With all the talk about the upcoming Hunger Games movie, especially some people’s understandable nervousness over whether the story will be crushed under the heel of Hollywood conformity, I thought it would be a good idea to weigh in with my own optimism. And if you’re a person who knows me in real life, you probably just fell out of your chair. Because I’m not optimistic. Ever. In fact, I have a very strict policy on why pessimism is superior (every surprise is a pleasant one when you expect the worst), and movies are no exception. Of course, I can’t help getting excited about some. I admit I’m drooling to see The Hunger Games on a big screen. I LOVED the books (yes, the word love needed to be in all caps), and I’ll probably be the first person out of the theater who utters the words, “The book was way better.” But I want to look at why that’s not just inevitable, but also perfectly fine.
No matter what the story, the book is almost always better than the film. There is the rare anomaly, of course, which is usually because the film improved upon the actual plot. But as far as visuals, acting, special effects, set design, etc., nothing is going to quite measure up to a book you really loved. A lot of people will tell you this is due to the boundlessness of the human imagination, but I don’t think that’s necessarily true. These days, any great special effects team is capable of creating just about anything you can imagine, and if a film is completely animated, even more is possible. Other people will mention that a book really gets into the characters’ heads and no film can do that. While there’s no denying that’s true, I think our capacity for empathy brings us pretty close to understanding what any reasonable character is going through.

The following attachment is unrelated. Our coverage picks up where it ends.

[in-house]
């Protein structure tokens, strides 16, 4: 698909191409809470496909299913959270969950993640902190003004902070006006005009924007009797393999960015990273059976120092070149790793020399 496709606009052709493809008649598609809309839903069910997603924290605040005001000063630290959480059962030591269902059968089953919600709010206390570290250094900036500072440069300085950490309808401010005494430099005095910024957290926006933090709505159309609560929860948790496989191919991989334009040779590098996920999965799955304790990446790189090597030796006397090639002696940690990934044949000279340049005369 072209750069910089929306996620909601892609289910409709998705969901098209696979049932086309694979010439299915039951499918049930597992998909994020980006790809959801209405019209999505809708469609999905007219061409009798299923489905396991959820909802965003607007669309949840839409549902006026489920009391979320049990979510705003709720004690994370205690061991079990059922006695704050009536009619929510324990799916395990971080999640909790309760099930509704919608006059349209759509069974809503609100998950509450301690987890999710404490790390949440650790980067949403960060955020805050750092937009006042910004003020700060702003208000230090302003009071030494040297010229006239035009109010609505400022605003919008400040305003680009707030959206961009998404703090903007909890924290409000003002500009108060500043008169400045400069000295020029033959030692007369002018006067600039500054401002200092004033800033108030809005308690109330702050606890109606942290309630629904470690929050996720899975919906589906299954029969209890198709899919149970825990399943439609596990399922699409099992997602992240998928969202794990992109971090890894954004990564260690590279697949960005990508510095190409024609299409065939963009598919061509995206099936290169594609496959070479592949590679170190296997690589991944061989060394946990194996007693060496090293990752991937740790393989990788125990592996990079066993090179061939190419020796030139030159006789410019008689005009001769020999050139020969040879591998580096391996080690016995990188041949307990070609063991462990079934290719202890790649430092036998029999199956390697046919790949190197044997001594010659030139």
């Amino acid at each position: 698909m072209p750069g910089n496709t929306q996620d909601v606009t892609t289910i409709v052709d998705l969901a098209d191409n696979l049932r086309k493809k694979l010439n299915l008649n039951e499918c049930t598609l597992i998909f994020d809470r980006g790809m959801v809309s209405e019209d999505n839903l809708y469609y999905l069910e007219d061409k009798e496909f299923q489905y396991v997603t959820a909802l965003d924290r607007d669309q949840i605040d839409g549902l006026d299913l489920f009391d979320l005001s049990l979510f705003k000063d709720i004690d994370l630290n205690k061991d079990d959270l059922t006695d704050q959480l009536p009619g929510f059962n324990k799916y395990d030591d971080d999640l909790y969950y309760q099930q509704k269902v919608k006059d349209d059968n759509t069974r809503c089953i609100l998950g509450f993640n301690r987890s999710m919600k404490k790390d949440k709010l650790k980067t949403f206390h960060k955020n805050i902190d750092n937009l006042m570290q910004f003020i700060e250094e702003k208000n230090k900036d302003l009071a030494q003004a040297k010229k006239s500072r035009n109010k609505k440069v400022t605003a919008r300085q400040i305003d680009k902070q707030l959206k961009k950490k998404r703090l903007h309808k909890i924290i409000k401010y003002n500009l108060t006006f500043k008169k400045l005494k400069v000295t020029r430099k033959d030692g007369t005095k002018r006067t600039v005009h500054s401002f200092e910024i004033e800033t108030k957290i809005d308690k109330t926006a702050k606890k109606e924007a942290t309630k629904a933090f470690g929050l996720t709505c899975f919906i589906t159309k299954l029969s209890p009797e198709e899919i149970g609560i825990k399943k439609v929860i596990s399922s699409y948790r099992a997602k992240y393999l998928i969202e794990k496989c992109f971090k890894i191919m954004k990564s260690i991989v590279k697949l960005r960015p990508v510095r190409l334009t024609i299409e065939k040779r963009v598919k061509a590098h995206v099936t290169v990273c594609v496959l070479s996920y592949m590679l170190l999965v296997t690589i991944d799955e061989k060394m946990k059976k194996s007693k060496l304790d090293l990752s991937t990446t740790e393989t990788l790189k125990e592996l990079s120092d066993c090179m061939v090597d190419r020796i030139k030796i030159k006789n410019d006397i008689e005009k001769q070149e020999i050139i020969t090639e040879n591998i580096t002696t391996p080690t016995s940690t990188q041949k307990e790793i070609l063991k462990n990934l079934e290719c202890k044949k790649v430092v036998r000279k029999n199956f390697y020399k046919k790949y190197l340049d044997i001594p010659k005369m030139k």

I think the real reason the book is usually better is that every book has not one, but many authors. The writer is just a guide. The readers are the architects of the world, characters, music, everything. Every book you read, you build to your preference, as long as you’re given room to do so. So it is perfect for you, and no filmmaker is going to be able to match that. They are building their story for a wide audience, not just you. In seeing any film version of a book you loved, you’re going to have to sacrifice the look you gave to your favorite character, the way a certain scene was laid out, or the choreography you carefully crafted.
But here’s the thing. I still enjoy watching someone else’s vision of a story I loved, even if they don’t see it in quite the same way I did. I think it’s amazing how two different people can be told the same story and see such incredibly different things. And unless The Hunger Games movie is nauseatingly bad, I know I’m going to enjoy experiencing another person’s vision of the books. If all I wanted was my own vision, I’d just read the books again.
In conclusion… check out this trailer! It is NOTHING like how I pictured it, and that makes it awesome.
Also, team Peeta FTW!
No, seriously. I think the only part of these books The Other Lamm didn’t like was how they compelled me to cry, “Peeta! You’re so damn cute, Peeta! Don’t DIE, Peeta! Peeeeeeetaaaaa!” every other page.